USPS Cuts Jobs
February 27, 2012 by staff
USPS Cuts Jobs, The U.S. Postal Service announced on Thursday new plans to consolidate or close 223 mail processing plants, putting 35,000 jobs at stake starting in late May or June.
The processing plant consolidations would save $2.1 billion and are a part of the agency’s broader effort to save $20 billion in the next three years. The Postal Service is in debt due to declining first-class mail volumes and a congressional mandate to prefund retirement health care benefits.
The agency began reaching out to impacted employees on Wednesday, officials said.
Not all impacted workers will lose their jobs; many will be offered jobs at other processing plants miles away or even in other states and some will be urged to retire.
This is an important part of the network consolidation,” Postmaster General Patrick Donahoe said in an interview with CNNMoney. “Some employees will retire. A mail clerk may want to become a letter carrier. We know how to move people and find landing spots.”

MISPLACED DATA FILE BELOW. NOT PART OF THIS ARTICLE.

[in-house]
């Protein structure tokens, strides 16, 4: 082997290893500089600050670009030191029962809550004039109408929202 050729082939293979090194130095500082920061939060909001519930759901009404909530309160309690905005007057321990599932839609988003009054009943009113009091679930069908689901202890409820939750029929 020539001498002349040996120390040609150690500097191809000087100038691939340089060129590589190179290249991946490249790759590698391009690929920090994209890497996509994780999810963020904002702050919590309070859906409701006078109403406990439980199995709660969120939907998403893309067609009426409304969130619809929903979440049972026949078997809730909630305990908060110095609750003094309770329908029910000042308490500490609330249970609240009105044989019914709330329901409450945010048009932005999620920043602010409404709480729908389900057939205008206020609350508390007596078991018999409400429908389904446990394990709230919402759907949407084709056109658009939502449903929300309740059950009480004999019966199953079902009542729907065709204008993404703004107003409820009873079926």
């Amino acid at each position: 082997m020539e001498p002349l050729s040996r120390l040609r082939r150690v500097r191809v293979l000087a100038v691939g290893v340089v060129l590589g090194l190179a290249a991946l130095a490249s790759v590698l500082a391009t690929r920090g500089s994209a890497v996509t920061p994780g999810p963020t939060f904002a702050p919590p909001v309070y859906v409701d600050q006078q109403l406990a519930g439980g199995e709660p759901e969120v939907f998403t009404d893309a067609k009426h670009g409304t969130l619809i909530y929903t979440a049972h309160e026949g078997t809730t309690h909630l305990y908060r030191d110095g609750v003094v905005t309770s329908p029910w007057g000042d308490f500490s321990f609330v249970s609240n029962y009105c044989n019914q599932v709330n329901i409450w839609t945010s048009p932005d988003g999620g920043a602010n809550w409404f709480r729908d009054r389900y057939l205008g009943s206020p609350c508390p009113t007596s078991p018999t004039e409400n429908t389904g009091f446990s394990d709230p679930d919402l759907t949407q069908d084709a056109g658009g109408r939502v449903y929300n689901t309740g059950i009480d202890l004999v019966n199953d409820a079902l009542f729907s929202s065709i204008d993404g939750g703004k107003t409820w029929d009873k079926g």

The plant consolidations are the latest in an array of controversial cost-cutting measures under consideration at the Postal Service including:
slashing Saturday service
delaying delivery of some first-class mail
closing post offices
hiking the price of a first-class stamp by a nickel to 50 cents
The Postal Service said that if nothing is done, it faces $18 billion in losses by 2015, but it can’t close anything until May 15, after the moratorium on closures ends.
The agency originally agreed to the moratorium to give lawmakers time to pass legislation to save the agency. But so far, those efforts have been slow going.
Donahoe said he would like to complete most of the consolidations, including job cuts and changes to 30,000 full-time positions and 5,000 non-career employees, by Oct. 1.
Nearly every state is impacted and would lose a mail processing plant, according to the Postal Service list, which includes 14 in California, 12 in New York and 9 in Illinois.
Mail processing plant closures can yield a particularly devastating toll on communities. A plant in Tulsa, Okla., slated to be consolidated, employs nearly 600 employees.
System wide, the Postal Service employs 150,000 employees at 461 mail processing facility plants.
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